|dc.description.abstract||Otakairangi is the largest wetland remnant on the floodplain of Northland’s Wairua River near Hikurangi. Extensive peat deposits many metres deep accumulated over thousands of years on the valley floors of the Otakairangi and Riponui valleys, as they did elsewhere within the former Hikurangi “Swamp”. The present‐day Otakairangi Wetland, with an area of 2.6 km², represents around 20% of its former extent.
This report provides an assessment of the ecohydrological functioning of Otakairangi Wetland in its current state, based on information gathered during a field survey, discussions with landowners, and other sources. The wetland, which contains representative communities of rare peatland plants, is a good candidate for restoration, including re‐introduction of the now locally extinct climax peatland plant species Sporadanthus ferrugineus.
Hydrological modification to Otakairangi over the past century has included a deep central drain that has largely eliminated the natural diffuse flows of the former Otakairangi Stream as it traversed the wetland, and lowered water tables. Deep drains bordering the wetland’s south western and south eastern edges have also contributed to a modified hydrological regime. Over much of the past century water table lowering and frequent fires led to dominance by tall manuka, reduced peatland biodiversity, and severe peat degradation.
There is good evidence of fairly recent changes to Otakairangi’s vegetation towards greater dominance, especially in the east, of the key peat‐forming plant and ecosystem engineer Empodisma robustum, including vigorous growth of raw fibrous peat. As the dense manuka cover has declined,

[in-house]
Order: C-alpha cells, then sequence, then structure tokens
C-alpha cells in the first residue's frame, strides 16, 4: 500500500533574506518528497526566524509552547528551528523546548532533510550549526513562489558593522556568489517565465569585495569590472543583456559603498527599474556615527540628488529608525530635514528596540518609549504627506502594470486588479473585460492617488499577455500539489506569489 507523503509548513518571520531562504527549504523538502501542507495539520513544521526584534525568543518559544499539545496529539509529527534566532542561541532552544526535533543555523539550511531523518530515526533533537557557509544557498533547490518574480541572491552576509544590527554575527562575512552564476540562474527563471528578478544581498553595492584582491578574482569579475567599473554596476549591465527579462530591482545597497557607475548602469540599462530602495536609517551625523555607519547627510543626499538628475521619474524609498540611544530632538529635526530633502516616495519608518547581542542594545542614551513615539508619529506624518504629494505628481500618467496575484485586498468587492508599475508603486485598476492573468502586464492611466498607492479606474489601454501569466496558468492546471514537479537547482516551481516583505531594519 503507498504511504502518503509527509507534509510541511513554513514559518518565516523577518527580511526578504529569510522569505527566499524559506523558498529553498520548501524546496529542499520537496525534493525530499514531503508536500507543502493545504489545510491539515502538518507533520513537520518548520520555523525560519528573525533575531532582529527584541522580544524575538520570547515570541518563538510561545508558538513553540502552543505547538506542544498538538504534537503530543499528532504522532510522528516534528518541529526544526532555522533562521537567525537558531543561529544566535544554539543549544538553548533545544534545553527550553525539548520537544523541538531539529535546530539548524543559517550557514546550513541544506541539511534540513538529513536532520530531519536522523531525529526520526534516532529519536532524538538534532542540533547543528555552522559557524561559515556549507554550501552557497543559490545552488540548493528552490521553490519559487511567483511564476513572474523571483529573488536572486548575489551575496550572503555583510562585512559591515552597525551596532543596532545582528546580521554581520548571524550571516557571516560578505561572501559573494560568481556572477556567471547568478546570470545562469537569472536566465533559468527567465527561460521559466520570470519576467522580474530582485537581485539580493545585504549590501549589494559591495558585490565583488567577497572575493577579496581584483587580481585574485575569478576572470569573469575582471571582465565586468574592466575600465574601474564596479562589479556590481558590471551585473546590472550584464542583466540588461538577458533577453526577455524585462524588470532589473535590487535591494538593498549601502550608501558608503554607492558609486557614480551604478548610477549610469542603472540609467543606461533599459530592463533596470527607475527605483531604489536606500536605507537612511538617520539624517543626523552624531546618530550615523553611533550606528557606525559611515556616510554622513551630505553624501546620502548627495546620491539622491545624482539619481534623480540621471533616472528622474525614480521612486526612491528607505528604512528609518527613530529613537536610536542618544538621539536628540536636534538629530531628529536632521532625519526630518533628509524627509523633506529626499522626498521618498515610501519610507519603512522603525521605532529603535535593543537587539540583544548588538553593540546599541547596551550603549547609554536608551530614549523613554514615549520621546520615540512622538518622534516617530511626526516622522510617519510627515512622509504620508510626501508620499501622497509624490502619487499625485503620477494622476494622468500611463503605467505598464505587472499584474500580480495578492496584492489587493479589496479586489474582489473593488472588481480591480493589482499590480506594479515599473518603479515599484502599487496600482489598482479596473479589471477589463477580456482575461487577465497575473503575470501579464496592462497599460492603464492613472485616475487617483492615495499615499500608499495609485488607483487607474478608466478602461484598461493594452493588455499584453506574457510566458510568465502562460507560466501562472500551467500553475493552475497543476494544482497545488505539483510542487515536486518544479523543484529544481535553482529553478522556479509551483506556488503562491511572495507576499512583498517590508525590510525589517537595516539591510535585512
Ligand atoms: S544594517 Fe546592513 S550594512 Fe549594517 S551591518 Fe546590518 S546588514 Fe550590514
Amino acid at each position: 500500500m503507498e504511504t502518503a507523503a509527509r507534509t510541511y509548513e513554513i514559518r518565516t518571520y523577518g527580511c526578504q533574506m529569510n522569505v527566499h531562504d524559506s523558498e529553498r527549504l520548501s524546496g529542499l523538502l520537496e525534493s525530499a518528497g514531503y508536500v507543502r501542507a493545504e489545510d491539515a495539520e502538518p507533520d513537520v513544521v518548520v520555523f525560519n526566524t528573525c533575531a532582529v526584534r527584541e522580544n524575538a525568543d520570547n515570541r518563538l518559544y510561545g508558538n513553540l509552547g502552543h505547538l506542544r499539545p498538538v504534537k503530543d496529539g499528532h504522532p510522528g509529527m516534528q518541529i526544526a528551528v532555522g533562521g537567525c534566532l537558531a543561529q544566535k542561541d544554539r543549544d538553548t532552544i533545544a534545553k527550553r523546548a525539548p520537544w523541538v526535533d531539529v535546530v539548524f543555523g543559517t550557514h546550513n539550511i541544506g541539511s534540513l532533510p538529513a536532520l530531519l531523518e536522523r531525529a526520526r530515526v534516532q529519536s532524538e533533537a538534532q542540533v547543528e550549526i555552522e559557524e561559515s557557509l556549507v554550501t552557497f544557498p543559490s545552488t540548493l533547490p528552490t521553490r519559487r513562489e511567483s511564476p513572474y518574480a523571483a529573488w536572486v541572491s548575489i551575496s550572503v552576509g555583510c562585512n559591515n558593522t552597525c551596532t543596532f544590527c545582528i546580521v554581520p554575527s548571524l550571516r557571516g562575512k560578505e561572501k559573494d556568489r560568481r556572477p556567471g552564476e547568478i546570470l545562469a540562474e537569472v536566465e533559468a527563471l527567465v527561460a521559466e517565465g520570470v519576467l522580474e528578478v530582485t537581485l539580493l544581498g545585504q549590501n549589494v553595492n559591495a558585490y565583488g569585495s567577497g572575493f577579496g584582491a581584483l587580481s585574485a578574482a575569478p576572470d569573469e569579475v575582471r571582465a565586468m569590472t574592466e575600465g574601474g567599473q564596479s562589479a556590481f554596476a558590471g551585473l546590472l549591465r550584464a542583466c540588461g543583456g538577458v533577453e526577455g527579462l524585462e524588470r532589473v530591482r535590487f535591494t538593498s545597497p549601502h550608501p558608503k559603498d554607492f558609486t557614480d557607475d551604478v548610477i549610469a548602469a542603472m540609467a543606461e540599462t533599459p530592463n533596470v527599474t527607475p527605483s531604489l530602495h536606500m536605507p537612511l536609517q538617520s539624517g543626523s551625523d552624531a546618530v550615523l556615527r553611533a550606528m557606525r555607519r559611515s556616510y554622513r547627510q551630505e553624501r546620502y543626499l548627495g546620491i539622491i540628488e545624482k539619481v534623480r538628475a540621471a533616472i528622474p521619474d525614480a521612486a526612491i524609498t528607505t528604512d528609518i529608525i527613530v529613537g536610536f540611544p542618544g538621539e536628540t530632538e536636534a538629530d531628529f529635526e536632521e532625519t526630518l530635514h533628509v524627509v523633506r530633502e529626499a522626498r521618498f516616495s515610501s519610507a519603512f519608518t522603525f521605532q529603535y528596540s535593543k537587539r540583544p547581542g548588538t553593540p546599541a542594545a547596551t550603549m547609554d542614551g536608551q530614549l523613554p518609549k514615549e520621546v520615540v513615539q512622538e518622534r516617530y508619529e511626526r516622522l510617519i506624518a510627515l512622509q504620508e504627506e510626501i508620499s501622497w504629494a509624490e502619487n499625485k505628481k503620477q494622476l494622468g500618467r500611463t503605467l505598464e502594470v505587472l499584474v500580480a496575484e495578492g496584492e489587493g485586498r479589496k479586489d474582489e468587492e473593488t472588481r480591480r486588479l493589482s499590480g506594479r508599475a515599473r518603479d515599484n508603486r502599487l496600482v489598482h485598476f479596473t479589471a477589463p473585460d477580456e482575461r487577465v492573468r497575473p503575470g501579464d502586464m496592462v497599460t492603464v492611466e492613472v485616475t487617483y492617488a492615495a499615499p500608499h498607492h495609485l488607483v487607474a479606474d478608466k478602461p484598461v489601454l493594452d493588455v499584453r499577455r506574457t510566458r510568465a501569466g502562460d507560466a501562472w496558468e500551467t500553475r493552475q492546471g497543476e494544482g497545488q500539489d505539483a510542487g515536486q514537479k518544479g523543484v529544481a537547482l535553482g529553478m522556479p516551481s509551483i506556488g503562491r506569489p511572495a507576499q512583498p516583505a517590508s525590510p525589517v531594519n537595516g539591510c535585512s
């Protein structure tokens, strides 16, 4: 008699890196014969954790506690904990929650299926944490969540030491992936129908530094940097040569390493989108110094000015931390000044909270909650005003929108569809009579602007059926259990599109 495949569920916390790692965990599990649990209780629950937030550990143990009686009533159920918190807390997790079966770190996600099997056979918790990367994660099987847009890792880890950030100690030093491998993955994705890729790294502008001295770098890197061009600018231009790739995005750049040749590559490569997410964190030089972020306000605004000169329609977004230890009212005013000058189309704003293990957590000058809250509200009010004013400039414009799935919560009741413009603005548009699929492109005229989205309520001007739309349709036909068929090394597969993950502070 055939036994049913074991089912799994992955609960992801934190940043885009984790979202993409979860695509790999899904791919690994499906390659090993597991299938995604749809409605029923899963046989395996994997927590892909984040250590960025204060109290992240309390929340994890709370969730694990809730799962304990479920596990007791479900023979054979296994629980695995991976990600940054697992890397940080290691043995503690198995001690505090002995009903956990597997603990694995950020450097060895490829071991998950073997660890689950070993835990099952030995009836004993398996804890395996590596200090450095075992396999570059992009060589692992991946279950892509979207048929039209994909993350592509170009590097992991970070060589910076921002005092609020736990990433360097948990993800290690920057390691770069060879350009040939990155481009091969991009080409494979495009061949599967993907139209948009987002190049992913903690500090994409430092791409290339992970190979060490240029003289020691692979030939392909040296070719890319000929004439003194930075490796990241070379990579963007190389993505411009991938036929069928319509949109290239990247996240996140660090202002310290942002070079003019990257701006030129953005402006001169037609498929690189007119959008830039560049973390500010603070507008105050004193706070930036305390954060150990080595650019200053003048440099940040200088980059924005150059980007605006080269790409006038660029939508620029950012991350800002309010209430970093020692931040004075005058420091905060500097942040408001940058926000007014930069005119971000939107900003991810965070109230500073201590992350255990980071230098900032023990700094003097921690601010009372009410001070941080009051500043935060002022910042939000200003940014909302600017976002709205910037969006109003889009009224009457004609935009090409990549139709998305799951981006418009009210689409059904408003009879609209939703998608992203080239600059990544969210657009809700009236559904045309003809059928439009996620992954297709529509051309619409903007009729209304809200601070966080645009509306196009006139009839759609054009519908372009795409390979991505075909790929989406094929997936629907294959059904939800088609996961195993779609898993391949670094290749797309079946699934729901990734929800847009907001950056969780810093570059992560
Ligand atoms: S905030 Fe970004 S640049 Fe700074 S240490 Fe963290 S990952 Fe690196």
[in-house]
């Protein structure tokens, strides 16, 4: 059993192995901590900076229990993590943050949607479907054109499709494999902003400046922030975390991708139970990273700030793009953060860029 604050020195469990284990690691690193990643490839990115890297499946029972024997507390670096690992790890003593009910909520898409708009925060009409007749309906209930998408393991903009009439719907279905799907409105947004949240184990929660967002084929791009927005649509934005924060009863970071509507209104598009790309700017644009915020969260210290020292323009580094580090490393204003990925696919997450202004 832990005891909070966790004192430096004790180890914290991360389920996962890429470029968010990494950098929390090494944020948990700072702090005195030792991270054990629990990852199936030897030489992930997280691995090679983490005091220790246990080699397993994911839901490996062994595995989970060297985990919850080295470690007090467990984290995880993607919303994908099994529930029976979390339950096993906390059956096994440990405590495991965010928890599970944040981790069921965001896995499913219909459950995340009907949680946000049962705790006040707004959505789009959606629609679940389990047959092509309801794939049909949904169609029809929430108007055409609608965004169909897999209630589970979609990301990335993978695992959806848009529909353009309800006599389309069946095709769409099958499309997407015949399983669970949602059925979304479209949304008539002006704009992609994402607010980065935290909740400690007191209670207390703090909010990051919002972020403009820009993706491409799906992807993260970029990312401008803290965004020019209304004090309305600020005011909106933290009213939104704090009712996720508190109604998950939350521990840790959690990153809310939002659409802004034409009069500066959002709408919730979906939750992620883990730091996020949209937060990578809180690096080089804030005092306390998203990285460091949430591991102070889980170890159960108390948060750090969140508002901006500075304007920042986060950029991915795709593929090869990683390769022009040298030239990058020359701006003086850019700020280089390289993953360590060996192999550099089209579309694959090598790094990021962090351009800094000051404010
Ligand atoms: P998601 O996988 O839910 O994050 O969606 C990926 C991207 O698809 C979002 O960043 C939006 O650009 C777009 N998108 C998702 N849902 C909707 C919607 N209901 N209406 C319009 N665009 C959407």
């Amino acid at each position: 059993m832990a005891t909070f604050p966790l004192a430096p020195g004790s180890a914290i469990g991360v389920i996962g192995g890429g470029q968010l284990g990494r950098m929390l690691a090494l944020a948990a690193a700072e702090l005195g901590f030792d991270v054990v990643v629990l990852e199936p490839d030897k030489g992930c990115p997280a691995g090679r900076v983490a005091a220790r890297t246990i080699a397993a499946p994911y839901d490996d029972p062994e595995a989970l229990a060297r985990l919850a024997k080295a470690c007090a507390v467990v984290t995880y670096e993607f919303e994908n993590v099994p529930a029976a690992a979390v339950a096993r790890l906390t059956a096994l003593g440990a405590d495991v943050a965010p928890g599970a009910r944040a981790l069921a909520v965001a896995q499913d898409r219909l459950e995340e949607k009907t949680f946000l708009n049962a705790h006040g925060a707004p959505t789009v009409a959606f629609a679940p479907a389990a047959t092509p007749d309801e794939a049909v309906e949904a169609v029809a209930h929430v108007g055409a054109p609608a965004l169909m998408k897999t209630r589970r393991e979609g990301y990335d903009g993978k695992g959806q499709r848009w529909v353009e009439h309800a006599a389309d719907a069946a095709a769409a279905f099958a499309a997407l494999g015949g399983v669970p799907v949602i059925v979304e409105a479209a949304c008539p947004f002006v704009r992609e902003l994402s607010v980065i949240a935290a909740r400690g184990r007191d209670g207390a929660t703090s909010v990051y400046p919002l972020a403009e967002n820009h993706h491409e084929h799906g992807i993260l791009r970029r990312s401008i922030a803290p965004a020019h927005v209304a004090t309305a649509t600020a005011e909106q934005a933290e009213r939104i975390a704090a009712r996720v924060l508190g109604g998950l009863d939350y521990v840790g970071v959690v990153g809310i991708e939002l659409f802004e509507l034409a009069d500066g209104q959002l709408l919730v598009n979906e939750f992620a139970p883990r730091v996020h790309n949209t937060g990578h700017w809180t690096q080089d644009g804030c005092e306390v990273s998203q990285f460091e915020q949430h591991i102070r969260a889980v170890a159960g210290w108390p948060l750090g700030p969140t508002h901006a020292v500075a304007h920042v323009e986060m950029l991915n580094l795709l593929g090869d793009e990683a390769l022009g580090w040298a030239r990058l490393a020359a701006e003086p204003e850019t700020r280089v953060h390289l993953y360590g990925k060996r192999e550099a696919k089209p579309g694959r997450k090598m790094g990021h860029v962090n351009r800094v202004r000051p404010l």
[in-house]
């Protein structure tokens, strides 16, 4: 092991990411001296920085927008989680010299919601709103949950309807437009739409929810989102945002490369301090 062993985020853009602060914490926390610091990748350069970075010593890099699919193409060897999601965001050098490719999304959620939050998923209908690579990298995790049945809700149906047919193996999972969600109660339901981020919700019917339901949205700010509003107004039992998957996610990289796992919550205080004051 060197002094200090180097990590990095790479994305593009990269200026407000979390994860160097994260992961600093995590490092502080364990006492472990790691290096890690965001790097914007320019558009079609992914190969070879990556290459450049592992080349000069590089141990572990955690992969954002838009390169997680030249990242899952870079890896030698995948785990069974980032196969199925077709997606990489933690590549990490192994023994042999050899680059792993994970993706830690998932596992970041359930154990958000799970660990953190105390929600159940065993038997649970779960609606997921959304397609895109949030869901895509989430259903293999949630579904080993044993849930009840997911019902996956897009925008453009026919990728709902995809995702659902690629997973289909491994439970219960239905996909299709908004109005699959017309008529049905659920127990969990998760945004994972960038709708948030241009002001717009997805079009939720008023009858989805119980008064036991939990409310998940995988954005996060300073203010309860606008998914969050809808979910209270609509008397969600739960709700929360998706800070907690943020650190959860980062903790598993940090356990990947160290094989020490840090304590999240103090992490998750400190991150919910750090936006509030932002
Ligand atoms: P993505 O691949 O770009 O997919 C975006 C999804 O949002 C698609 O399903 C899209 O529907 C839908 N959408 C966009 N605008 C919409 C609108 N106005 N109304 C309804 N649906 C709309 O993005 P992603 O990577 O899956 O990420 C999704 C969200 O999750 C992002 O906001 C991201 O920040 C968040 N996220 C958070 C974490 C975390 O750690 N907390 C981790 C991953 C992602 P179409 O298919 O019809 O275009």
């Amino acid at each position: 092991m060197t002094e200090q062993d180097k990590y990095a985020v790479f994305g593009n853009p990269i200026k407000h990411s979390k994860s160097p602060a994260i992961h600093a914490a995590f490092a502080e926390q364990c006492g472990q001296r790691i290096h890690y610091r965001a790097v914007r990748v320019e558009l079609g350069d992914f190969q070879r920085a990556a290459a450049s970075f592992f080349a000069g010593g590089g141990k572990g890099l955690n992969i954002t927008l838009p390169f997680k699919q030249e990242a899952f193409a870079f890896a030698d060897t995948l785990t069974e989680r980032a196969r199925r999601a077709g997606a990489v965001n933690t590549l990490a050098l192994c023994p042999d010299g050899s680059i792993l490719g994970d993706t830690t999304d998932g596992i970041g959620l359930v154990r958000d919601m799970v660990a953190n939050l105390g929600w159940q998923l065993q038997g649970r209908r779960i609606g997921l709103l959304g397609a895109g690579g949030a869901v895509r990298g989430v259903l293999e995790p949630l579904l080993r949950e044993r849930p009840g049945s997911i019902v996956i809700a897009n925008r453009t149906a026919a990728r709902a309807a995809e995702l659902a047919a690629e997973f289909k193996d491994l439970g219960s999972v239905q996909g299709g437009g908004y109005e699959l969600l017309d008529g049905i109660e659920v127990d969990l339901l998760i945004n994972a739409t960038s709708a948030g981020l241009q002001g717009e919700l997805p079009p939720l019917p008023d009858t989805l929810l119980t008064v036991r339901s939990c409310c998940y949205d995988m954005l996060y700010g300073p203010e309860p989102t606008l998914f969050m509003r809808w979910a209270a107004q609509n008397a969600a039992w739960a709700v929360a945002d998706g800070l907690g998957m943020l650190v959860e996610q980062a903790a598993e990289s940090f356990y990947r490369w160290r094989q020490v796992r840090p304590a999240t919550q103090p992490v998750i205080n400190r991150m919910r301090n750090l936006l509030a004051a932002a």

Empodisma and allied plants have been able to naturally colonise and spread. Despite encouraging signs of some natural vegetation recovery within Otakairangi Wetland, there remain many unanswered questions about the trajectory of this recovery and the ongoing effects of drainage, as well as inundation by flood flows from the highly modified upstream catchment. Also, fire remains a constant threat that could reverse this trajectory. A number of key research questions are provided in this report that will guide the development of a research plan in support of ongoing restoration and monitoring efforts.
A number of restoration options are presented that should be considered at Otakairangi. These include minor to more major hydrological manipulations, which will require careful investigation and flow modelling in addition to working closely with affected landowners. As a first step, detailed surveys are required of drain invert levels and wetland and farmland surface levels. Monitoring of drain and wetland water tables should be initiated as soon as possible, to support research into wetland hydrological regimes and to further understand the spatial effect of water table lowering||